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The Mechanism of Rap1 Regulates N-cadherin to Control Neuronal Migration

  • Ciqing Yang
  • Xiaoying Li
  • Bichao Zhang
  • Sulei Fu
  • Shuanqing Li
  • Jianing Shen
  • Lihong Guan
  • Liang Qiao
  • Juntang LinEmail author
Article
  • 32 Downloads

Abstract

Rap1 and N-cadherin regulate glia-independent translocation of cortical neurons. It remains unclear how Rap1 regulates N-cadherin-mediated neuronal migration. Here, we overexpressed Rap1gap in mouse brains (embryonic day 16) to inactivate Rap1, and observed that neurons did not migrate to the outer layer. We confirmed that Rap1 was involved in the regulation of late neurons in vivo. Rap1gap overexpression and Rap1 suppression in CHO cells decreased the expression of cytoskeletal proteins such as tubulin. Changes in the expression of cell morphology regulators, such as N-cadherin and β-catenin, were also observed. Inhibition of N-cadherin in mouse brains prevented neuronal migration to the outer layer. The morphology of CHO cells was changed after overexpression of Rap1gap. We propose that Rap1 regulates the expression of N-cadherin during embryonic development, which affects β-catenin expression. Beta-catenin in turn regulates cytoskeletal protein expression, ultimately affecting neuronal morphology and migration.

Keywords

Rap1 N-cadherin In utero electroporation Mouse Neuron migration 

Notes

Author Contributions

Conceived and designed the experiments: Juntang Lin and Ciqing Yang. Performed the experiments: Ciqing Yang, Xiaoying Li, Bichao Zhang, Sulei Fu, Shuanqing Li, Jianing Shen, Lihong Guan, and Liang Qiao. Analyzed the data: Ciqing Yang. Wrote the paper: Ciqing Yang.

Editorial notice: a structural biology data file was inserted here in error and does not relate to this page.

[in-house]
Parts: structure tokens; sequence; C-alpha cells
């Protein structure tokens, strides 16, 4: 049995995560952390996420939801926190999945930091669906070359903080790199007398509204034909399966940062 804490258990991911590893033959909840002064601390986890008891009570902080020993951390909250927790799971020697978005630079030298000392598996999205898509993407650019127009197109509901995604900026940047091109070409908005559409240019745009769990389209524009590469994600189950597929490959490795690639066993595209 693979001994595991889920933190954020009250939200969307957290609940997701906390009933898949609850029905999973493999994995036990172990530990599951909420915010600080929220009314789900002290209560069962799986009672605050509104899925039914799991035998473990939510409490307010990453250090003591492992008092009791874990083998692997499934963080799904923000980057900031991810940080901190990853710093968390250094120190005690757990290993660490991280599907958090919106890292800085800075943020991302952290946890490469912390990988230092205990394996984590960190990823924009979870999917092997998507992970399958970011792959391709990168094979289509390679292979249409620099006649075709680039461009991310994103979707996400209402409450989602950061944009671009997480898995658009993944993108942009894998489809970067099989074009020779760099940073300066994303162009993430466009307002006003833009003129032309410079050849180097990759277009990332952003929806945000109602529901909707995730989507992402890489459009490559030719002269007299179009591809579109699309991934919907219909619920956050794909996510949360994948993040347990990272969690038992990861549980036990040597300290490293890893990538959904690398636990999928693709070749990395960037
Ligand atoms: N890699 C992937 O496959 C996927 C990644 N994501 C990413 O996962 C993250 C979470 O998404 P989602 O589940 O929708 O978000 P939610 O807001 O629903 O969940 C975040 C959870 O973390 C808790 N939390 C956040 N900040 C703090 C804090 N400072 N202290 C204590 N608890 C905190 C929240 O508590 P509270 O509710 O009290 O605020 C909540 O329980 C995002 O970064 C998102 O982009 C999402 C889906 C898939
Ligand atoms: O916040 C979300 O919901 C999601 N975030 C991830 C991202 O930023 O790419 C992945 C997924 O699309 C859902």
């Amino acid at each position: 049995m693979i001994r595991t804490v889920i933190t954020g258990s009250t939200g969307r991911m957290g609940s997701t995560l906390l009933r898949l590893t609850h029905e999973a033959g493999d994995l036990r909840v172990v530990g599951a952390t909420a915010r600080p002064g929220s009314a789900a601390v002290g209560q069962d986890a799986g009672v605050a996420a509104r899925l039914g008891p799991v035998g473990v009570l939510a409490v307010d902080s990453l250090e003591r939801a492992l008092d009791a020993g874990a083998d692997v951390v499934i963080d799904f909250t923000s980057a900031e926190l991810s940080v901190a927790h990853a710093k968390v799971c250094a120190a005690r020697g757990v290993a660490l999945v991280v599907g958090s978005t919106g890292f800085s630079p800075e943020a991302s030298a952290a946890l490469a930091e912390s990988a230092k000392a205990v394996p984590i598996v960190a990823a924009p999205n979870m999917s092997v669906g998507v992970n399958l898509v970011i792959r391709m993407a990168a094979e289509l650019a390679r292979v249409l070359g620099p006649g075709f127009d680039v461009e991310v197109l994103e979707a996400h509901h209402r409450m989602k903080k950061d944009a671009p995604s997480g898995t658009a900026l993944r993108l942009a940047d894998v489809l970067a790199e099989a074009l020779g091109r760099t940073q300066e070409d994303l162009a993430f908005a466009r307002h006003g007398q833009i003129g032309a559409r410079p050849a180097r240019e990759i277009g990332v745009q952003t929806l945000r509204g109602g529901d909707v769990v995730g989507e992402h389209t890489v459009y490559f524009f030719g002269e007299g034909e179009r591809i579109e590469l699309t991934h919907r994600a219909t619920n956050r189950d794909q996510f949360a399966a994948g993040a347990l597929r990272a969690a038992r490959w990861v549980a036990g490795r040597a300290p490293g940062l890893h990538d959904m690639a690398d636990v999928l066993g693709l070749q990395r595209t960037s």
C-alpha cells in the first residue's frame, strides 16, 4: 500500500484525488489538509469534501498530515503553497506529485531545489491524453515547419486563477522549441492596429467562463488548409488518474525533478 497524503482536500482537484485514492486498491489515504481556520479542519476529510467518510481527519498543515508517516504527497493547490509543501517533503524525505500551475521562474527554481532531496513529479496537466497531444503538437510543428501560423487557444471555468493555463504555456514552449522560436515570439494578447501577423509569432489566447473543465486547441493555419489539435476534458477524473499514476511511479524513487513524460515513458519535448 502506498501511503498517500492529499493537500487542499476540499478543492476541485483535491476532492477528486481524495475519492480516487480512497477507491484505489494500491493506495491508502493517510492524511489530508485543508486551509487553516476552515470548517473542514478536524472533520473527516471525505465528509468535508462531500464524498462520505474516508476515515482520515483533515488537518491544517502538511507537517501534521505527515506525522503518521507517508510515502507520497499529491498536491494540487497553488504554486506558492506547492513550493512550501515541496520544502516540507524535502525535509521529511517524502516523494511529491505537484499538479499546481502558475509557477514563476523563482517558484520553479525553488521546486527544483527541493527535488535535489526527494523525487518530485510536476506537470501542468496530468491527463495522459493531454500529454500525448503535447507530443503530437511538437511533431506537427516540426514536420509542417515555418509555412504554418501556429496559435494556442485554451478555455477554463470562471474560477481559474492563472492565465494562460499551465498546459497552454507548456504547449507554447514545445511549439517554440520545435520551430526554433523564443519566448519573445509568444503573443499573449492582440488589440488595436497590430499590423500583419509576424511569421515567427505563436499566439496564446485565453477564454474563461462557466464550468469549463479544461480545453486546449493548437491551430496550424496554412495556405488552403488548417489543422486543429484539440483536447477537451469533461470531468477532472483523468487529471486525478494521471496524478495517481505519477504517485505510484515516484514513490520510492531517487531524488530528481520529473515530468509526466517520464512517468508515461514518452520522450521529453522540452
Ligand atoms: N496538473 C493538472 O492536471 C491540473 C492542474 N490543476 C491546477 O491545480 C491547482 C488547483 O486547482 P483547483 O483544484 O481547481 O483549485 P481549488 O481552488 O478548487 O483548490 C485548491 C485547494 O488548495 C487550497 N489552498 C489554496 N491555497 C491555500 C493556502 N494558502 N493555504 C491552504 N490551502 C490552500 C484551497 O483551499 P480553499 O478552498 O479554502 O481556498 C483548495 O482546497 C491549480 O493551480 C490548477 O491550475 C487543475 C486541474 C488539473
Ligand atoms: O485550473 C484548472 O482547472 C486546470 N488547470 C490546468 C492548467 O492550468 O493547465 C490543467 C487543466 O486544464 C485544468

Funding Information

This work was supported by a grant from Henan Province Natural Science Foundation (162300410214, 14B310007), the Henan Province University youth researcher support program project (2015GGJS-133), the National Science Foundation of China (No 81771226, 81600987), the support project for the Disciplinary group of Psychology and Neuroscience, Xinxiang Medical University (2016PN-KFKT-03, 20172DCG-03), the Science and Technology Innovation Talents Support Program of Henan Universities and Xinxiang City (14HASTIT032, CXRC16003), Xinxiang major science and technology projects (ZD17008), the PhD Research Startup Foundation (505090) of Xinxiang Medical University, and Innovation of College Students Project (SKYLS005, 201710472011).

Compliance with Ethical Standards

Experiments were approved by the Animal Care Committee of Xinxiang Medical University (No. 030032). All animal protocols were conducted under the guidelines of The Ministry of Science and Technology of the People’s Republic of China [(2006)398].

Competing Interests

The authors declare that they have no conflicts of interest.

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Copyright information

© Springer Science+Business Media, LLC, part of Springer Nature 2019

Authors and Affiliations

  1. 1.Xinxiang Key Laboratory of Neural Development, Stem Cells & Biotherapy Engineering Research Center of Henan, College of Life Science and TechnologyXinxiang Medical UniversityXinxiangChina
  2. 2.Henan Key Laboratory of Medical Tissue RegenerationXinxiangChina
  3. 3.College of Biomedical EngineeringXinxiang Medical UniversityXinxiangChina

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